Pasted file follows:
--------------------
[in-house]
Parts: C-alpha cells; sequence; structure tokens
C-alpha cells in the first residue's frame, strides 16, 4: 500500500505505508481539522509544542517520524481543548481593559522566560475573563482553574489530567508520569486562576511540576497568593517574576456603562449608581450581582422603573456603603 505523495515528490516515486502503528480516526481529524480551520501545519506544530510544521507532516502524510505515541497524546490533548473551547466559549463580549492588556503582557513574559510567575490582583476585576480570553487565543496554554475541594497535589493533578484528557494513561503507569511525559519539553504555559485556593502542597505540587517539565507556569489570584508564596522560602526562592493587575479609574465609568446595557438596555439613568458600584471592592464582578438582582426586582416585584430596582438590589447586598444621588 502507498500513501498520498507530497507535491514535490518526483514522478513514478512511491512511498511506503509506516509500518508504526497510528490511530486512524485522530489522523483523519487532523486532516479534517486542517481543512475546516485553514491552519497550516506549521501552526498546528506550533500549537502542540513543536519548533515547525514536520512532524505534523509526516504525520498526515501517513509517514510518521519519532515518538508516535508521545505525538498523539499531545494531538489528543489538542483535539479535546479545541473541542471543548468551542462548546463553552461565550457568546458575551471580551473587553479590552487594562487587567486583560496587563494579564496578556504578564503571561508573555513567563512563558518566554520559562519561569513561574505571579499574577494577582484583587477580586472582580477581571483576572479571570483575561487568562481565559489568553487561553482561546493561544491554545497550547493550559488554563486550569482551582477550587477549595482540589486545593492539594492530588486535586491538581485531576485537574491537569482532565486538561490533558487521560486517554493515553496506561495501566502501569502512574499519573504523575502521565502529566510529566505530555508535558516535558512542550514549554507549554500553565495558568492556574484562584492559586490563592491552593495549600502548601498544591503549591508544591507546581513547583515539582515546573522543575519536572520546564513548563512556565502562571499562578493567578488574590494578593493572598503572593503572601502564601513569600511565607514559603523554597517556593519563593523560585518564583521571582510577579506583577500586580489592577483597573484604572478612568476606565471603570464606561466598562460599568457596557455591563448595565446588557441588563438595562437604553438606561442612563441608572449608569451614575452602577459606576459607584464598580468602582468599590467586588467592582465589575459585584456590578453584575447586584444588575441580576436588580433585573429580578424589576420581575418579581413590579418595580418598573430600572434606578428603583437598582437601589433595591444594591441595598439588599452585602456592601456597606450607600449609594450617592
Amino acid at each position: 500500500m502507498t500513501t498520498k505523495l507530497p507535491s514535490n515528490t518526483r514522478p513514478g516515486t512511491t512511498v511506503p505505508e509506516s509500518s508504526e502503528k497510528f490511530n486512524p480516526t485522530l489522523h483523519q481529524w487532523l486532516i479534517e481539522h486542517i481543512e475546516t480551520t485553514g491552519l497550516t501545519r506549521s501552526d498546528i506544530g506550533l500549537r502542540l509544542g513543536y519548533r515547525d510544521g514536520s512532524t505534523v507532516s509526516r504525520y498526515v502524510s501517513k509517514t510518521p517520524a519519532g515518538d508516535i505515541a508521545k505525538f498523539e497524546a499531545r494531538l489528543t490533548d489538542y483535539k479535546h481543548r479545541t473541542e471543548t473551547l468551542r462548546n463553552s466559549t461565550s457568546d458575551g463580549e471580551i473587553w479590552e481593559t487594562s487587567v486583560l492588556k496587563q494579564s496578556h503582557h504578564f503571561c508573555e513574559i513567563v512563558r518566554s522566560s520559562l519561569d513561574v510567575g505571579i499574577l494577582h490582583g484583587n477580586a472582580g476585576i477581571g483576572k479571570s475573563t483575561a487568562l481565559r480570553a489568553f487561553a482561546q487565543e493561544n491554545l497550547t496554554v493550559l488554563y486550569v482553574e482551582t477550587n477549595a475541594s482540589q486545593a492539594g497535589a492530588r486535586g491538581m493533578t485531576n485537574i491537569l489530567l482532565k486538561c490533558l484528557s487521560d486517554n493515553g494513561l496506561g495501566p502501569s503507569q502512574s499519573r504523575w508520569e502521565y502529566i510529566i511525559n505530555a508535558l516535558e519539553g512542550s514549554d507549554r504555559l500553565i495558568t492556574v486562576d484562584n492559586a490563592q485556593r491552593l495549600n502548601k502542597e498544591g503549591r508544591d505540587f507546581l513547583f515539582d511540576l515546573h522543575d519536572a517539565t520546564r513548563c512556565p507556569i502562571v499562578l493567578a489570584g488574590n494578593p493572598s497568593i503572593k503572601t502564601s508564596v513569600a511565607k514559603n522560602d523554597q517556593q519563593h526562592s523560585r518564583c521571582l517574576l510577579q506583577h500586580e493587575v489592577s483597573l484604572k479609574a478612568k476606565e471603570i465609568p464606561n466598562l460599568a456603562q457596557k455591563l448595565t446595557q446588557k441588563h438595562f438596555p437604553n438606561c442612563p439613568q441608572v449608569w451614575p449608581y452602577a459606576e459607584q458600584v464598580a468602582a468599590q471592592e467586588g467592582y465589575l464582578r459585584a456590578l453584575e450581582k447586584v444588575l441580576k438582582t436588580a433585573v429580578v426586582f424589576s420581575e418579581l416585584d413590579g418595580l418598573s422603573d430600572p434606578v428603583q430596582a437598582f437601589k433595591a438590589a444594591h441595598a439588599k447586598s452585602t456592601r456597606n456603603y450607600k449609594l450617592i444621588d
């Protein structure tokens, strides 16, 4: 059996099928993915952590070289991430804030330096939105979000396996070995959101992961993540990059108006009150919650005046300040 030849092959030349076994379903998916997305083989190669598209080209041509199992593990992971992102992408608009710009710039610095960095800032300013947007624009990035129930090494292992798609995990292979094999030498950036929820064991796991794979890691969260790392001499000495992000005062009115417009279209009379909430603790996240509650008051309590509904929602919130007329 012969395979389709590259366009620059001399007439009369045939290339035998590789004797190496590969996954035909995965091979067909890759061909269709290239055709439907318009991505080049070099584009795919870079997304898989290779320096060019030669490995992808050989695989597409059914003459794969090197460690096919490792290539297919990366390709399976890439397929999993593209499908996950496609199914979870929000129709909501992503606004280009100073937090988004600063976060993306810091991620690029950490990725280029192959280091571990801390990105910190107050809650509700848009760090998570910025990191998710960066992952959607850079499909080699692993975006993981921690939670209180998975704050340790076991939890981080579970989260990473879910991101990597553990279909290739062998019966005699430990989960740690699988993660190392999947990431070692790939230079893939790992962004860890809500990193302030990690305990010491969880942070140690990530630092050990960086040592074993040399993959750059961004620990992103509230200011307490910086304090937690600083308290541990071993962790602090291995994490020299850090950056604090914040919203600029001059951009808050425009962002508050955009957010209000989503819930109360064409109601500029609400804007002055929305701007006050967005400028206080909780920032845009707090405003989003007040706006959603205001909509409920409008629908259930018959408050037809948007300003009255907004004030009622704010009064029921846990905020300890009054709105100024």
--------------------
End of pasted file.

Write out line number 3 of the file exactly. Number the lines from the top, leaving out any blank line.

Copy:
C-alpha cells in the first residue's frame, strides 16, 4: 500500500505505508481539522509544542517520524481543548481593559522566560475573563482553574489530567508520569486562576511540576497568593517574576456603562449608581450581582422603573456603603 505523495515528490516515486502503528480516526481529524480551520501545519506544530510544521507532516502524510505515541497524546490533548473551547466559549463580549492588556503582557513574559510567575490582583476585576480570553487565543496554554475541594497535589493533578484528557494513561503507569511525559519539553504555559485556593502542597505540587517539565507556569489570584508564596522560602526562592493587575479609574465609568446595557438596555439613568458600584471592592464582578438582582426586582416585584430596582438590589447586598444621588 502507498500513501498520498507530497507535491514535490518526483514522478513514478512511491512511498511506503509506516509500518508504526497510528490511530486512524485522530489522523483523519487532523486532516479534517486542517481543512475546516485553514491552519497550516506549521501552526498546528506550533500549537502542540513543536519548533515547525514536520512532524505534523509526516504525520498526515501517513509517514510518521519519532515518538508516535508521545505525538498523539499531545494531538489528543489538542483535539479535546479545541473541542471543548468551542462548546463553552461565550457568546458575551471580551473587553479590552487594562487587567486583560496587563494579564496578556504578564503571561508573555513567563512563558518566554520559562519561569513561574505571579499574577494577582484583587477580586472582580477581571483576572479571570483575561487568562481565559489568553487561553482561546493561544491554545497550547493550559488554563486550569482551582477550587477549595482540589486545593492539594492530588486535586491538581485531576485537574491537569482532565486538561490533558487521560486517554493515553496506561495501566502501569502512574499519573504523575502521565502529566510529566505530555508535558516535558512542550514549554507549554500553565495558568492556574484562584492559586490563592491552593495549600502548601498544591503549591508544591507546581513547583515539582515546573522543575519536572520546564513548563512556565502562571499562578493567578488574590494578593493572598503572593503572601502564601513569600511565607514559603523554597517556593519563593523560585518564583521571582510577579506583577500586580489592577483597573484604572478612568476606565471603570464606561466598562460599568457596557455591563448595565446588557441588563438595562437604553438606561442612563441608572449608569451614575452602577459606576459607584464598580468602582468599590467586588467592582465589575459585584456590578453584575447586584444588575441580576436588580433585573429580578424589576420581575418579581413590579418595580418598573430600572434606578428603583437598582437601589433595591444594591441595598439588599452585602456592601456597606450607600449609594450617592